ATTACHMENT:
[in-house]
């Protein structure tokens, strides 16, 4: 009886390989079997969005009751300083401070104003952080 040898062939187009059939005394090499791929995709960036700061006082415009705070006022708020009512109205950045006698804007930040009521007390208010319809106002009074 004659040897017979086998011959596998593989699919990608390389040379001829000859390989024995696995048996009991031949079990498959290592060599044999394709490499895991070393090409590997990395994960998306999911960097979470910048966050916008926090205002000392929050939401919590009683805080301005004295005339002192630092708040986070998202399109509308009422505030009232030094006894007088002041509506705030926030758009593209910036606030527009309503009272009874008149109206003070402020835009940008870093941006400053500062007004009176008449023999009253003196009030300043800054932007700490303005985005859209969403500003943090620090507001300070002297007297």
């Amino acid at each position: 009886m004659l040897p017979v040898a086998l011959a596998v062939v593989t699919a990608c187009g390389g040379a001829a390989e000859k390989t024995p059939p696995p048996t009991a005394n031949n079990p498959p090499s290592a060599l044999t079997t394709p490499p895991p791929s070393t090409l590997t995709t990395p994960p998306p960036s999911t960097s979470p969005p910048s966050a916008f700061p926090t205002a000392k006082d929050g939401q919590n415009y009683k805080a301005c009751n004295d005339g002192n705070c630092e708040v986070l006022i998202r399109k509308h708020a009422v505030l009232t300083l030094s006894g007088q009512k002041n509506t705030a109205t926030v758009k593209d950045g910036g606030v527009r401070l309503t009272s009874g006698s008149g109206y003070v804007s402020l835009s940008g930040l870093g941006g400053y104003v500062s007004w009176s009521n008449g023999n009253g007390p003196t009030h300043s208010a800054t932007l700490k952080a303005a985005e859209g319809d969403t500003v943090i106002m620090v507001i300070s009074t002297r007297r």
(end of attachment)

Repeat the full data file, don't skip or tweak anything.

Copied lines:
[in-house]
């Protein structure tokens, strides 16, 4: 009886390989079997969005009751300083401070104003952080 040898062939187009059939005394090499791929995709960036700061006082415009705070006022708020009512109205950045006698804007930040009521007390208010319809106002009074 004659040897017979086998011959596998593989699919990608390389040379001829000859390989024995696995048996009991031949079990498959290592060599044999394709490499895991070393090409590997990395994960998306999911960097979470910048966050916008926090205002000392929050939401919590009683805080301005004295005339002192630092708040986070998202399109509308009422505030009232030094006894007088002041509506705030926030758009593209910036606030527009309503009272009874008149109206003070402020835009940008870093941006400053500062007004009176008449023999009253003196009030300043800054932007700490303005985005859209969403500003943090620090507001300070002297007297």
């Amino acid at each position: 009886m004659l040897p017979v040898a086998l011959a596998v062939v593989t699919a990608c187009g390389g040379a001829a390989e000859k390989t024995p059939p696995p048996t009991a005394n031949n079990p498959p090499s290592a060599l044999t079997t394709p490499p895991p791929s070393t090409l590997t995709t990395p994960p998306p960036s999911t960097s979470p969005p910048s966050a916008f700061p926090t205002a000392k006082d929050g939401q919590n415009y009683k805080a301005c009751n004295d005339g002192n705070c630092e708040v986070l006022i998202r399109k509308h708020a009422v505030l009232t300083l030094s006894g007088q009512k002041n509506t705030a109205t926030v758009k593209d950045g910036g606030v527009r401070l309503t009272s009874g006698s008149g109206y003070v804007s402020l835009s940008g930040l870093g941006g400053y104003v500062s007004w009176s009521n008449g023999n009253g007390p003196t009030h300043s208010a800054t932007l700490k952080a303005a985005e859209g319809d969403t500003v943090i106002m620090v507001i300070s009074t002297r007297r």